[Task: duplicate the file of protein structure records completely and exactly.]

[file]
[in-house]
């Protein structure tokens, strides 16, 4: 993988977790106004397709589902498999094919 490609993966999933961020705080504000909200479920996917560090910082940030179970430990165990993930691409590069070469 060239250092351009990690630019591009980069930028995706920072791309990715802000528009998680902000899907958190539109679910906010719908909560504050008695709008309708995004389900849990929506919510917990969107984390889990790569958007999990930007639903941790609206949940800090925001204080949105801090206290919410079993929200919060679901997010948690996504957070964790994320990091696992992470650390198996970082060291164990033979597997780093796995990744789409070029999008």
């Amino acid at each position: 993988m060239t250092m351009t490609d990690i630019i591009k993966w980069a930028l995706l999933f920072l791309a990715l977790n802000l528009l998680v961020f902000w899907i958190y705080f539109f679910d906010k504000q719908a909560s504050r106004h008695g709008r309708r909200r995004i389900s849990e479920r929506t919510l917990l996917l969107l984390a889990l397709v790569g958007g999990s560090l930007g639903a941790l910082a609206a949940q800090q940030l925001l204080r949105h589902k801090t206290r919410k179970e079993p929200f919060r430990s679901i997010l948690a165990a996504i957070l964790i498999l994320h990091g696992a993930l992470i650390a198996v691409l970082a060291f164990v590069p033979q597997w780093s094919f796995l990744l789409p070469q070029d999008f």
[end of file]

[in-house]
């Protein structure tokens, strides 16, 4: 993988977790106004397709589902498999094919 490609993966999933961020705080504000909200479920996917560090910082940030179970430990165990993930691409590069070469 060239250092351009990690630019591009980069930028995706920072791309990715802000528009998680902000899907958190539109679910906010719908909560504050008695709008309708995004389900849990929506919510917990969107984390889990790569958007999990930007639903941790609206949940800090925001204080949105801090206290919410079993929200919060679901997010948690996504957070964790994320990091696992992470650390198996970082060291164990033979597997780093796995990744789409070029999008």
């Amino acid at each position: 993988m060239t250092m351009t490609d990690i630019i591009k993966w980069a930028l995706l999933f920072l791309a990715l977790n802000l528009l998680v961020f902000w899907i958190y705080f539109f679910d906010k504000q719908a909560s504050r106004h008695g709008r309708r909200r995004i389900s849990e479920r929506t919510l917990l996917l969107l984390a889990l397709v790569g958007g999990s560090l930007g639903a941790l910082a609206a949940q800090q940030l925001l204080r949105h589902k801090t206290r919410k179970e079993p929200f919060r430990s679901i997010l948690a165990a996504i957070l964790i498999l994320h990091g696992a993930l992470i650390a198996v691409l970082a060291f164990v590069p033979q597997w780093s094919f796995l990744l789409p070469q070029d999008f």